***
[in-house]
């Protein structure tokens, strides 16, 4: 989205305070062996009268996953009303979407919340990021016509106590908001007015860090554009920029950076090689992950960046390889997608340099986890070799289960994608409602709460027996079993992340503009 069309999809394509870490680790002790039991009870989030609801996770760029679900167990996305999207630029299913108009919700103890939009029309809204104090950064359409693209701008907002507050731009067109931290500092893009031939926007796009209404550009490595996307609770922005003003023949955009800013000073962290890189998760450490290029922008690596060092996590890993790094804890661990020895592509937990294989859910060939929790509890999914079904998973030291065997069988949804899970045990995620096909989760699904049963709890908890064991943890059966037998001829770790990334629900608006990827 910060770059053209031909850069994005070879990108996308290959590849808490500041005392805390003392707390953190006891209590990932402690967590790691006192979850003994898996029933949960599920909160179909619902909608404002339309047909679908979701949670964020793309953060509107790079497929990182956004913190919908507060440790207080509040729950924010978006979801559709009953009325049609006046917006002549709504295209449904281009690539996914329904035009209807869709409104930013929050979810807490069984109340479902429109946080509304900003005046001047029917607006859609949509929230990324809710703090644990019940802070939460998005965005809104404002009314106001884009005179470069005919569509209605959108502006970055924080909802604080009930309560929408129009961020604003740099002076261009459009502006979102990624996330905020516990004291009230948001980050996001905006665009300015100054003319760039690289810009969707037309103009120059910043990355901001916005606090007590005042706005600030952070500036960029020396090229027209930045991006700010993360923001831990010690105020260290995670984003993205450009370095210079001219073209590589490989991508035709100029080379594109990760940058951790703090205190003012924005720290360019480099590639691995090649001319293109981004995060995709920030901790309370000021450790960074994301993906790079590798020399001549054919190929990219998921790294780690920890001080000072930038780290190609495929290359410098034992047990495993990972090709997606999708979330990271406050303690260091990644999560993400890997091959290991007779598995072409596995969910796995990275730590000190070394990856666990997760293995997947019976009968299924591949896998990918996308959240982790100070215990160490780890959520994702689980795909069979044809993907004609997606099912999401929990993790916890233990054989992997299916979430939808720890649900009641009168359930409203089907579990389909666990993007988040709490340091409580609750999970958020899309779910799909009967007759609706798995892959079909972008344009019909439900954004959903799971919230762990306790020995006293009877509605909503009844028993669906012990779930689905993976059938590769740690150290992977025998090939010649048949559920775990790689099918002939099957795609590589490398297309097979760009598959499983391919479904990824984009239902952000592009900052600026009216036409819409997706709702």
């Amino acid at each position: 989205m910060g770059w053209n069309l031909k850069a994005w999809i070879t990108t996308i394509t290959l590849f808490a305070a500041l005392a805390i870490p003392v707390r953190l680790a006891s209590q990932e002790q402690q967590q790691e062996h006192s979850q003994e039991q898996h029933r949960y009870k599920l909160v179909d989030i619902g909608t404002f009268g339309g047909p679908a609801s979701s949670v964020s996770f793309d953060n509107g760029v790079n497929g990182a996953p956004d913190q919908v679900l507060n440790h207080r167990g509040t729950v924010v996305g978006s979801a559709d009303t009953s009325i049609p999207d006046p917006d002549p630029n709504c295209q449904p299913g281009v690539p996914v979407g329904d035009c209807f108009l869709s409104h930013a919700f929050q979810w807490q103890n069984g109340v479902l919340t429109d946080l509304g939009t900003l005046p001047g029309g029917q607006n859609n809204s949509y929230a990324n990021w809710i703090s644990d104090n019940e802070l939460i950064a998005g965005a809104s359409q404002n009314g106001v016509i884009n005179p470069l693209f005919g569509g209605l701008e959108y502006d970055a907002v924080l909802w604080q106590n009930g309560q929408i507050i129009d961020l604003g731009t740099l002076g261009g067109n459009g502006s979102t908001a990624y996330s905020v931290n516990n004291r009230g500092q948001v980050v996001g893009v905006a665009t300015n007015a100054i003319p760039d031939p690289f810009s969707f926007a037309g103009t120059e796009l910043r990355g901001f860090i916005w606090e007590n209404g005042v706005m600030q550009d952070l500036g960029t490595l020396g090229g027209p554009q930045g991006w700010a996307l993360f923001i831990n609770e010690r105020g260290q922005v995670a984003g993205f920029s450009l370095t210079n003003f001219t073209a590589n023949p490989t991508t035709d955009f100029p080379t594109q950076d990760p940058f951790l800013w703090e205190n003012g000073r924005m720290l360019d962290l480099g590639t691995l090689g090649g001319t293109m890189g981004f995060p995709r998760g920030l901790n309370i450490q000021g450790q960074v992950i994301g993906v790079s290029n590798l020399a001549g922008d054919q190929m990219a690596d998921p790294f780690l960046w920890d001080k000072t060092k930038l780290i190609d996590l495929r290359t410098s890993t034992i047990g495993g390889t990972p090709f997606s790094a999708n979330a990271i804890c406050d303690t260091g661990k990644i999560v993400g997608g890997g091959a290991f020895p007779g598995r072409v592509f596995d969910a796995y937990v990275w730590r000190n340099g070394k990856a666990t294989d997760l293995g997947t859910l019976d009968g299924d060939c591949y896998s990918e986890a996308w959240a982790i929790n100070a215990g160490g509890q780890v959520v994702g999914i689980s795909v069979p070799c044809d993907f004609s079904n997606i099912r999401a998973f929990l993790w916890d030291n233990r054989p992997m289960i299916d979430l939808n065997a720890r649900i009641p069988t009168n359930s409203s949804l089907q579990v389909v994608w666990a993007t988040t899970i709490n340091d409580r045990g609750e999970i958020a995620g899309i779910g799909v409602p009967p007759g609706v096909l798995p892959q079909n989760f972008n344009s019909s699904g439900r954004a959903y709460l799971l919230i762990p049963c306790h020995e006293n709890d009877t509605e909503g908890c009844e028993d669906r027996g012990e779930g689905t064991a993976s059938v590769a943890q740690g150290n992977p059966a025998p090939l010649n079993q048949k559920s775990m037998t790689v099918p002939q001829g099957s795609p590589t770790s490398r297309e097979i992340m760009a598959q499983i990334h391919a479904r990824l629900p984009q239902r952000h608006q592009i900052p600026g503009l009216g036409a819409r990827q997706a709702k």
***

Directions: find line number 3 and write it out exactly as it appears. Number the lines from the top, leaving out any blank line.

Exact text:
């Amino acid at each position: 989205m910060g770059w053209n069309l031909k850069a994005w999809i070879t990108t996308i394509t290959l590849f808490a305070a500041l005392a805390i870490p003392v707390r953190l680790a006891s209590q990932e002790q402690q967590q790691e062996h006192s979850q003994e039991q898996h029933r949960y009870k599920l909160v179909d989030i619902g909608t404002f009268g339309g047909p679908a609801s979701s949670v964020s996770f793309d953060n509107g760029v790079n497929g990182a996953p956004d913190q919908v679900l507060n440790h207080r167990g509040t729950v924010v996305g978006s979801a559709d009303t009953s009325i049609p999207d006046p917006d002549p630029n709504c295209q449904p299913g281009v690539p996914v979407g329904d035009c209807f108009l869709s409104h930013a919700f929050q979810w807490q103890n069984g109340v479902l919340t429109d946080l509304g939009t900003l005046p001047g029309g029917q607006n859609n809204s949509y929230a990324n990021w809710i703090s644990d104090n019940e802070l939460i950064a998005g965005a809104s359409q404002n009314g106001v016509i884009n005179p470069l693209f005919g569509g209605l701008e959108y502006d970055a907002v924080l909802w604080q106590n009930g309560q929408i507050i129009d961020l604003g731009t740099l002076g261009g067109n459009g502006s979102t908001a990624y996330s905020v931290n516990n004291r009230g500092q948001v980050v996001g893009v905006a665009t300015n007015a100054i003319p760039d031939p690289f810009s969707f926007a037309g103009t120059e796009l910043r990355g901001f860090i916005w606090e007590n209404g005042v706005m600030q550009d952070l500036g960029t490595l020396g090229g027209p554009q930045g991006w700010a996307l993360f923001i831990n609770e010690r105020g260290q922005v995670a984003g993205f920029s450009l370095t210079n003003f001219t073209a590589n023949p490989t991508t035709d955009f100029p080379t594109q950076d990760p940058f951790l800013w703090e205190n003012g000073r924005m720290l360019d962290l480099g590639t691995l090689g090649g001319t293109m890189g981004f995060p995709r998760g920030l901790n309370i450490q000021g450790q960074v992950i994301g993906v790079s290029n590798l020399a001549g922008d054919q190929m990219a690596d998921p790294f780690l960046w920890d001080k000072t060092k930038l780290i190609d996590l495929r290359t410098s890993t034992i047990g495993g390889t990972p090709f997606s790094a999708n979330a990271i804890c406050d303690t260091g661990k990644i999560v993400g997608g890997g091959a290991f020895p007779g598995r072409v592509f596995d969910a796995y937990v990275w730590r000190n340099g070394k990856a666990t294989d997760l293995g997947t859910l019976d009968g299924d060939c591949y896998s990918e986890a996308w959240a982790i929790n100070a215990g160490g509890q780890v959520v994702g999914i689980s795909v069979p070799c044809d993907f004609s079904n997606i099912r999401a998973f929990l993790w916890d030291n233990r054989p992997m289960i299916d979430l939808n065997a720890r649900i009641p069988t009168n359930s409203s949804l089907q579990v389909v994608w666990a993007t988040t899970i709490n340091d409580r045990g609750e999970i958020a995620g899309i779910g799909v409602p009967p007759g609706v096909l798995p892959q079909n989760f972008n344009s019909s699904g439900r954004a959903y709460l799971l919230i762990p049963c306790h020995e006293n709890d009877t509605e909503g908890c009844e028993d669906r027996g012990e779930g689905t064991a993976s059938v590769a943890q740690g150290n992977p059966a025998p090939l010649n079993q048949k559920s775990m037998t790689v099918p002939q001829g099957s795609p590589t770790s490398r297309e097979i992340m760009a598959q499983i990334h391919a479904r990824l629900p984009q239902r952000h608006q592009i900052p600026g503009l009216g036409a819409r990827q997706a709702k």